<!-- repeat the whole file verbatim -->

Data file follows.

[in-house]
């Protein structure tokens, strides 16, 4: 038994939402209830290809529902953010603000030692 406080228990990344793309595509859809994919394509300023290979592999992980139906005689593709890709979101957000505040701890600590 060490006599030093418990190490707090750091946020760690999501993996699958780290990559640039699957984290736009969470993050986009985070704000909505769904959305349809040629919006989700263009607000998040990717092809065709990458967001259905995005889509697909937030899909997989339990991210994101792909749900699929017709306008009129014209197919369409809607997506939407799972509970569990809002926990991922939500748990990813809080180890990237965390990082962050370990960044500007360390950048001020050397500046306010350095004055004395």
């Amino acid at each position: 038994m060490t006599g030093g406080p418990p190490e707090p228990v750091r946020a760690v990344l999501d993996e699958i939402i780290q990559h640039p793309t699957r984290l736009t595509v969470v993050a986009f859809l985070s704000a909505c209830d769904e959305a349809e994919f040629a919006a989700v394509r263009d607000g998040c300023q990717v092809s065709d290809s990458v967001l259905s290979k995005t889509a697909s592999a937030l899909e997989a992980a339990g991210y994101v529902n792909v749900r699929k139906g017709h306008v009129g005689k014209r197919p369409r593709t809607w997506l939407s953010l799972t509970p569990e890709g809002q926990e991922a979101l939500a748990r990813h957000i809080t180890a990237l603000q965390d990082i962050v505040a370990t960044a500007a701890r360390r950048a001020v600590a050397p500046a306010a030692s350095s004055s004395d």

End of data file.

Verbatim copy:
[in-house]
């Protein structure tokens, strides 16, 4: 038994939402209830290809529902953010603000030692 406080228990990344793309595509859809994919394509300023290979592999992980139906005689593709890709979101957000505040701890600590 060490006599030093418990190490707090750091946020760690999501993996699958780290990559640039699957984290736009969470993050986009985070704000909505769904959305349809040629919006989700263009607000998040990717092809065709990458967001259905995005889509697909937030899909997989339990991210994101792909749900699929017709306008009129014209197919369409809607997506939407799972509970569990809002926990991922939500748990990813809080180890990237965390990082962050370990960044500007360390950048001020050397500046306010350095004055004395």
């Amino acid at each position: 038994m060490t006599g030093g406080p418990p190490e707090p228990v750091r946020a760690v990344l999501d993996e699958i939402i780290q990559h640039p793309t699957r984290l736009t595509v969470v993050a986009f859809l985070s704000a909505c209830d769904e959305a349809e994919f040629a919006a989700v394509r263009d607000g998040c300023q990717v092809s065709d290809s990458v967001l259905s290979k995005t889509a697909s592999a937030l899909e997989a992980a339990g991210y994101v529902n792909v749900r699929k139906g017709h306008v009129g005689k014209r197919p369409r593709t809607w997506l939407s953010l799972t509970p569990e890709g809002q926990e991922a979101l939500a748990r990813h957000i809080t180890a990237l603000q965390d990082i962050v505040a370990t960044a500007a701890r360390r950048a001020v600590a050397p500046a306010a030692s350095s004055s004395d």